PRIORITISE ROLES; our occupational roles are so vital to our sense of self & hence our emotional & physical wellbeing. This is one of the fundamental philosophies that my degree in Occupational Therapy is based on.  When people are engaged in occupational roles it gives life a purpose and it usually gives your body physical activity.  Two things which have been shown through epidemiological studies such as the Blue Zones are paramount to a healthy and long life.  The key is, how to prioritise roles when you are taking on more than one or two things.  While studying, my roles as a mum, practitioner, student & partner started to conflict quite a lot and I had to step back and look at how to make it work.  My answer was that some days, being a mum had to be my priority and I had to completely ditch the roles of student and practitioner.  At first this caused me to worry about the other roles and worry that I wasn’t getting enough study done.  However, once I learnt to accept this and roll with the ebb and flow of life, things became a lot easier and ironically, I got more done.

3.  MBSR 

(sounds like a disease doesn’t it!) MINDFULNESS BASED STRESS REDUCTION;  how much unnecessary suffering was I going to put myself through?  When I hit that realisation of “holy crap I might have got myself in too deep here”, my stress levels definitely were on the up and up.  I started to remember those awful feelings as a uni student worrying if you were going to pass an exam like your life depended on it.  Thankfully, 20 years down the track, I have a few more tools in the bag to help cope with stress and I was so glad to see that this course had a module in emotional wellness.  FINALLY we have sensible sound stress reduction practices making their way into medicine and furthermore, we have some good research showing the links of chronic stress on immune suppression and therefore chronic disease.  But equally, some good research on the benefits of mindfulness and meditation on stress reduction.  During the process of studying I certainly had to up the anti on my stress reduction practices.  The easiest one for me being abdominal breathing…….just taking moments short or long to breathe deeply into my abdomen and feel the relaxation effects.  

4.  PA  

While I would like that to mean I had a personal assistant, unfortunately such luxuries have not yet come to me…..but I wont stop wishing!  PHYSICAL ACTIVITY was an absolute key during this study process and for life in general.  It is probably the single most important aspect of maintaining my physical and emotional wellbeing and after seeing all of the research presented in the course, it is probably the single most important thing everyone can “do” in their daily life.  The best thing is that it ticks so many boxes at once in terms of the benefits for health, both mental and physical.  One of the things that stood out to me through the research presented was that physical activity had a preventative effect and a treatment effect for people despite being overweight and obese.  So, even if weight loss was not occurring, the benefits of simply being physically active were still present.  As I am only 9 months along from giving birth, my physical fitness is not what it used to be, but, I can tell you that even despite my sleep deprivation, when I get up early and go for a run I feel so much better in my mind and body!  My ultimate stress relief, feel good “pill” is my Friday morning triathlon.  Run, ocean swim and coffee!  All done with my partner, my daughter in the pram and with friends which makes it 10 fold more enjoyable and fun.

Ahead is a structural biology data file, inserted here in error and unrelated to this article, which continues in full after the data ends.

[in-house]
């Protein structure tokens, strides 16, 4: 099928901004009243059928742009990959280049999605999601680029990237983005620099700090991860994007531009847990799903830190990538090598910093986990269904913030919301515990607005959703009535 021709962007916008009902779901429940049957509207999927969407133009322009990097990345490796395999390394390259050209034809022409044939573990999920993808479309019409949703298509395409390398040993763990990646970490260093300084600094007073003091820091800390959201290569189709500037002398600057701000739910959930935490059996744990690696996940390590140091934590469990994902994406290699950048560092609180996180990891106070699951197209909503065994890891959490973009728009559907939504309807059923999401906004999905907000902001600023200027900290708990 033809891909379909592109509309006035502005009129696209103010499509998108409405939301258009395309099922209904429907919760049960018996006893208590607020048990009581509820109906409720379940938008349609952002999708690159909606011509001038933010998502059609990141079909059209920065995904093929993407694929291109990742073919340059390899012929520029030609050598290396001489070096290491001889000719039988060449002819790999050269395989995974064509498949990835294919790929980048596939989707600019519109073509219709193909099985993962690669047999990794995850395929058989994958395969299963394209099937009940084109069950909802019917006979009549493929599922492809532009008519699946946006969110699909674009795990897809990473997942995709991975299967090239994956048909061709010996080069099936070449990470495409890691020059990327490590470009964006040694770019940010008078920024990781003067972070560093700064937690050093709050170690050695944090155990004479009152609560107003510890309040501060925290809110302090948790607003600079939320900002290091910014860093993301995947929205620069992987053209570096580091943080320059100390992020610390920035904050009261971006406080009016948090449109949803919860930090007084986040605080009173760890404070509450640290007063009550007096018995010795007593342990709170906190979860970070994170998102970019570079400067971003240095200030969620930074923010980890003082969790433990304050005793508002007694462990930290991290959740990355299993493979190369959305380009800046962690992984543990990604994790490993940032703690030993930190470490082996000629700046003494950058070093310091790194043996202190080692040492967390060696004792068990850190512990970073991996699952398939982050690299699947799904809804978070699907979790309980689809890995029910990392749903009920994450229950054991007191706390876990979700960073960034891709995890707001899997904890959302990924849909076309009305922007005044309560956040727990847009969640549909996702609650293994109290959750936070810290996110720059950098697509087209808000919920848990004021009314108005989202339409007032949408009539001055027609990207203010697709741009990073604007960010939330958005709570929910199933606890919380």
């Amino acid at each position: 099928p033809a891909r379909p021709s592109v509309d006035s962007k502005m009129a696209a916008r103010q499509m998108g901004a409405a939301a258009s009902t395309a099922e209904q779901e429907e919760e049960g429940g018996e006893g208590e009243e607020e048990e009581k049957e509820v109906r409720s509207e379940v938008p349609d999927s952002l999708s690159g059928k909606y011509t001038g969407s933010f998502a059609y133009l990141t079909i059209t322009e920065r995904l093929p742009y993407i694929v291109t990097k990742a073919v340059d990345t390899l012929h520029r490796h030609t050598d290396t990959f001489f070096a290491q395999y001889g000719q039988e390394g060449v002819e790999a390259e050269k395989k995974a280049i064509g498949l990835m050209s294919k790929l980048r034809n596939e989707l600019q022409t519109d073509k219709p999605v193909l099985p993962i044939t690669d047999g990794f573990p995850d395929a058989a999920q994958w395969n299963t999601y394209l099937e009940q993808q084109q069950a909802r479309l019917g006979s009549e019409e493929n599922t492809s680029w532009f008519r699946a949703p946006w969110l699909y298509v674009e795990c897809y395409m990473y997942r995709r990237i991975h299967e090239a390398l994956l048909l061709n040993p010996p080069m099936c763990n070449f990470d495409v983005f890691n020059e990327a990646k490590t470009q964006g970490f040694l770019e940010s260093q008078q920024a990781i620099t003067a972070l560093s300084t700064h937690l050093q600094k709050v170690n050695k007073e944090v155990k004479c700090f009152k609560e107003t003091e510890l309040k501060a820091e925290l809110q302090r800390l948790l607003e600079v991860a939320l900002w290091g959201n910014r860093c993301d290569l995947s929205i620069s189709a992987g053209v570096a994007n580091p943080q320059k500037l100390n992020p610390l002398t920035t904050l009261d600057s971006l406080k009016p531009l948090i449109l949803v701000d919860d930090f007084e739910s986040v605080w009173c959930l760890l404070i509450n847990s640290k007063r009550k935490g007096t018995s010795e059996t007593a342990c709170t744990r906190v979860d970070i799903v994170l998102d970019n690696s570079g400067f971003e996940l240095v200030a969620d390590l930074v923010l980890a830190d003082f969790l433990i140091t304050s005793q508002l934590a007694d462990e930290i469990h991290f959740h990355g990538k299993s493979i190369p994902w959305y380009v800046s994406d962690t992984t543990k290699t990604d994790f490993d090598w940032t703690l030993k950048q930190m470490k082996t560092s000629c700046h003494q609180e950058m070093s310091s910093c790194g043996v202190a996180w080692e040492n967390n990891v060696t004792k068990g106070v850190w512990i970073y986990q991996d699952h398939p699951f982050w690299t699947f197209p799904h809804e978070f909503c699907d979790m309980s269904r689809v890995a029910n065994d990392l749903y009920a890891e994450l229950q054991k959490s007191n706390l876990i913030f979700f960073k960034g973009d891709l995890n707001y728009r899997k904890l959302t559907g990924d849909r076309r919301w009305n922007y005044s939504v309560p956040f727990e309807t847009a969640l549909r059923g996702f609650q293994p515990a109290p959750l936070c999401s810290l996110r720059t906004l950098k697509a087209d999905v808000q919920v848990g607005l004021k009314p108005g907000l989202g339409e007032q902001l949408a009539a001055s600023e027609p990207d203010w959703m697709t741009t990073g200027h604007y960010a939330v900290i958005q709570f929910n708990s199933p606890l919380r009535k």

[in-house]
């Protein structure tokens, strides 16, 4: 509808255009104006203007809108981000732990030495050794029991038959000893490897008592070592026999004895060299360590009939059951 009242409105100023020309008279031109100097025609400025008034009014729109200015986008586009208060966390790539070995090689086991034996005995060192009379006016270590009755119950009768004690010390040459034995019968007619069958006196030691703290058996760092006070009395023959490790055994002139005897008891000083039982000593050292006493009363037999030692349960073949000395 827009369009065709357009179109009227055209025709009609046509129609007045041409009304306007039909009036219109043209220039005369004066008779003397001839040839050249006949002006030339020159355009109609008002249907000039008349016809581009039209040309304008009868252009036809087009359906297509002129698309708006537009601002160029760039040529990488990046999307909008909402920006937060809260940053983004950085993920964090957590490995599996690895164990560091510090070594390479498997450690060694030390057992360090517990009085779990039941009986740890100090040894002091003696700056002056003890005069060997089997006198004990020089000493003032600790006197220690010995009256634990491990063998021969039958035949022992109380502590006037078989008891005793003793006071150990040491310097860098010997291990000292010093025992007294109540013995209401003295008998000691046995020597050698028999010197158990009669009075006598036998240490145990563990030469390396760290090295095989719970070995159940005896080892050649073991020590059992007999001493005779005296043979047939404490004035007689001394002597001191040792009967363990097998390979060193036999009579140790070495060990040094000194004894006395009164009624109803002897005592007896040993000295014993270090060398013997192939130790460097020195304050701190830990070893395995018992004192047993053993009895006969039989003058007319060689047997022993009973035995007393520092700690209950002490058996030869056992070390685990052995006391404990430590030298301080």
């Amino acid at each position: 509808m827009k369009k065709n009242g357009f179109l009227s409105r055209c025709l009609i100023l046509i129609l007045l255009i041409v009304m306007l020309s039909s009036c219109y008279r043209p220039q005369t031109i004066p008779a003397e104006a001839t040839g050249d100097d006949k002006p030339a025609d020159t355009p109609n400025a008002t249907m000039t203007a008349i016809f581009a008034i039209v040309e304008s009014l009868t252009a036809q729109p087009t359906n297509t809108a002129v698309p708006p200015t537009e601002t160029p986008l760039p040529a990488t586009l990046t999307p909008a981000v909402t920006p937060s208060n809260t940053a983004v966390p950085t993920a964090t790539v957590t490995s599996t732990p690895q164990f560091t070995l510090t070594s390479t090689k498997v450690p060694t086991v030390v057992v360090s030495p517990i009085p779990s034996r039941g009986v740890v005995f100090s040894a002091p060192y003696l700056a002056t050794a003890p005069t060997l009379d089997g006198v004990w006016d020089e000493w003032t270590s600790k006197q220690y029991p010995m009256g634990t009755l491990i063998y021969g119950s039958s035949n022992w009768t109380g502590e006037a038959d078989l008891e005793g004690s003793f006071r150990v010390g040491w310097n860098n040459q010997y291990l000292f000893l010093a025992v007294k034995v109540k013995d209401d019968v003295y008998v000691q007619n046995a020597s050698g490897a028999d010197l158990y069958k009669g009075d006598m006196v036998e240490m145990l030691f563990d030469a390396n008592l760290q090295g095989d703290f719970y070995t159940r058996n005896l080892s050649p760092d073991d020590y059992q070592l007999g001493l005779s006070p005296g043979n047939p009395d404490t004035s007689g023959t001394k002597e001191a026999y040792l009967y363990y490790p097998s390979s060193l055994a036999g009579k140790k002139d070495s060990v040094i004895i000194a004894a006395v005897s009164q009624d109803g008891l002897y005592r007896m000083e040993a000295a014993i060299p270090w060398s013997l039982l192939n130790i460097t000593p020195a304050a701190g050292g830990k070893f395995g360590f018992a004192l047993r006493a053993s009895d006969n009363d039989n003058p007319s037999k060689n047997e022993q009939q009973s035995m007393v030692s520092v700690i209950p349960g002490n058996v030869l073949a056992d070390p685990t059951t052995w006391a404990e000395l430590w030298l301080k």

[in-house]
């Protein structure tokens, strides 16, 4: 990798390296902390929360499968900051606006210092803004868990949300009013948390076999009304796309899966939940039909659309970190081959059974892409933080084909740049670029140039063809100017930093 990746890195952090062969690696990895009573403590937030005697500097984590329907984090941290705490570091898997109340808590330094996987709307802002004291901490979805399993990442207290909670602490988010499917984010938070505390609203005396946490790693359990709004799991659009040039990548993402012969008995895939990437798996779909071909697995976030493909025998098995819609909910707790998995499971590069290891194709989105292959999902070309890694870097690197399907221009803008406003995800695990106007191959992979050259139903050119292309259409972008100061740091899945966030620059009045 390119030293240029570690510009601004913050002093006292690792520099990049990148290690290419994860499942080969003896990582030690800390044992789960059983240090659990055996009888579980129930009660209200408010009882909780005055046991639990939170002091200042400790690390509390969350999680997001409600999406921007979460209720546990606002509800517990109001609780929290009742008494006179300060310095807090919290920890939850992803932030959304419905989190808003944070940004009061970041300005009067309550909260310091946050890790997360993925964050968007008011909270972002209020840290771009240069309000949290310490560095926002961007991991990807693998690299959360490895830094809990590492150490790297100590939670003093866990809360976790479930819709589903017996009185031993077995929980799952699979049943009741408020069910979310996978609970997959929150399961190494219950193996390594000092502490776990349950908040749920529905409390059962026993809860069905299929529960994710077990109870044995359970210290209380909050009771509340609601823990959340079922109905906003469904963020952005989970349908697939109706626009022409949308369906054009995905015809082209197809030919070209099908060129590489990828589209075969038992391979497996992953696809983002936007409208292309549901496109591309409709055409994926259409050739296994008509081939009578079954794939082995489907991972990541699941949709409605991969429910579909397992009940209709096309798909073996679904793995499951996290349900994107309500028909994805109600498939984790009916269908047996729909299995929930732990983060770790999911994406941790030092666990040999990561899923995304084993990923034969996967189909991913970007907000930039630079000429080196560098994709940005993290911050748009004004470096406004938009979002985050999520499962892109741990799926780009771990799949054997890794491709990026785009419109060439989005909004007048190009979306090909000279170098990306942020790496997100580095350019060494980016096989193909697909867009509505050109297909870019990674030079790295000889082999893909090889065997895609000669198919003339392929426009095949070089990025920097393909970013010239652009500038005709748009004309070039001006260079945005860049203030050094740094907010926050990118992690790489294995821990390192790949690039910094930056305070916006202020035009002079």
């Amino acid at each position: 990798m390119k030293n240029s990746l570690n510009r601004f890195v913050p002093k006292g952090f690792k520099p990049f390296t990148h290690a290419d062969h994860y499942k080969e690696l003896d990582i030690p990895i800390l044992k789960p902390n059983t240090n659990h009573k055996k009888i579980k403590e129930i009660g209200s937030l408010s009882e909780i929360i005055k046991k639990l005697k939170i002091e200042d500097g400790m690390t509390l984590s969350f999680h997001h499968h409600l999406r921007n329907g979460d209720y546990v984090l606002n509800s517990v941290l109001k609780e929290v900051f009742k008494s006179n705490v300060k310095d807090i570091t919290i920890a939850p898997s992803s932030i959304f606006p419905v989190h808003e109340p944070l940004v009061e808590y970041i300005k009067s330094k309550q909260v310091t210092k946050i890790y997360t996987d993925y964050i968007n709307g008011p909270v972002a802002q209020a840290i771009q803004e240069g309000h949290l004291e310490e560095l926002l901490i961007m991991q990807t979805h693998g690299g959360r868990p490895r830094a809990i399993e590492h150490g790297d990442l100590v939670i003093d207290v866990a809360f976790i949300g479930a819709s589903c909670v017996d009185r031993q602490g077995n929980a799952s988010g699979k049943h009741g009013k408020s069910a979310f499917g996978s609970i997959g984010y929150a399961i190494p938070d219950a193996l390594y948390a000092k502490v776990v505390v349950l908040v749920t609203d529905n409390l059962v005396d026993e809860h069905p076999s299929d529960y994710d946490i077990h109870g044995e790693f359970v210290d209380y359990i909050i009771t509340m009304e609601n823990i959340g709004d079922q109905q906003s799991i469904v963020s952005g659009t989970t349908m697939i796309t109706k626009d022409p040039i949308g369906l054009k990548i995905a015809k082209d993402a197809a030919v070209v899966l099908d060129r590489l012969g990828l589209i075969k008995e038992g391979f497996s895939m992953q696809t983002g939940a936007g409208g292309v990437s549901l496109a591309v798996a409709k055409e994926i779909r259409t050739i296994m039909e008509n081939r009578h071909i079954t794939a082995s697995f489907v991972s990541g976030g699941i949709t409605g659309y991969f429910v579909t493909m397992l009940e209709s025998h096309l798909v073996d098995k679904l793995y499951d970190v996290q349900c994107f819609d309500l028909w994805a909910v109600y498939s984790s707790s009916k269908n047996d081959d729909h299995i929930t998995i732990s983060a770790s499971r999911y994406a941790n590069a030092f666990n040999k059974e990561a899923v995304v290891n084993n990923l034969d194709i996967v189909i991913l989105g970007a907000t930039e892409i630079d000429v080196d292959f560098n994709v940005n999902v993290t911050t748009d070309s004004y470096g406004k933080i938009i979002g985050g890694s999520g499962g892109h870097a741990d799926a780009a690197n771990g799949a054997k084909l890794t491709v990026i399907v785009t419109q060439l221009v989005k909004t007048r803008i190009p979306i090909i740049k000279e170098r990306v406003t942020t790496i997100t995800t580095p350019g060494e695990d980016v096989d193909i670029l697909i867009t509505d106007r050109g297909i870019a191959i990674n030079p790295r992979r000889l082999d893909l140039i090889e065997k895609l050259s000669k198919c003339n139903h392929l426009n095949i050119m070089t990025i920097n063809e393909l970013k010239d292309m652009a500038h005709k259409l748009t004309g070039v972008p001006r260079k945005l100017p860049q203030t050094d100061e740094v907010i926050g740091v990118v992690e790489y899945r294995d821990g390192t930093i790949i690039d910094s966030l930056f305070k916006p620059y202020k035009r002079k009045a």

So as I sit here writing this, I am still waiting to hear if I passed the exam.  My fears of being embarrassed if I fail are still there.  No one wants to fail an exam!  Multiple choice exams are tough.  There were questions that I definitely knew the answer to, questions that I know tricked me and questions that I thought were not reflective of the content taught.  However, I strongly feel that the information I learnt and the consolidation of knowledge was worth it, despite the outcome, because it has reinforced and enhanced my ability to prescribe lifestyle changes, particularly for those with chronic diseases such as obesity, type 2 diabetes and cardiovascular disease.  It is so encouraging to see that lifestyle is being brought to the forefront as the first line of defence against our growing epidemic of lifestyle diseases.  Lifestyle is being recognised as the CAUSE and the CURE and it will be fantastic to see more and more medical and allied health professionals using lifestyle as the prescription first, with medications as an adjunct or secondary option.   

And, if I pass then I am one of the first in Australia, and the world, to become certified to an international standard in Lifestyle Medicine.  That’s pretty cool!    

Jac Edser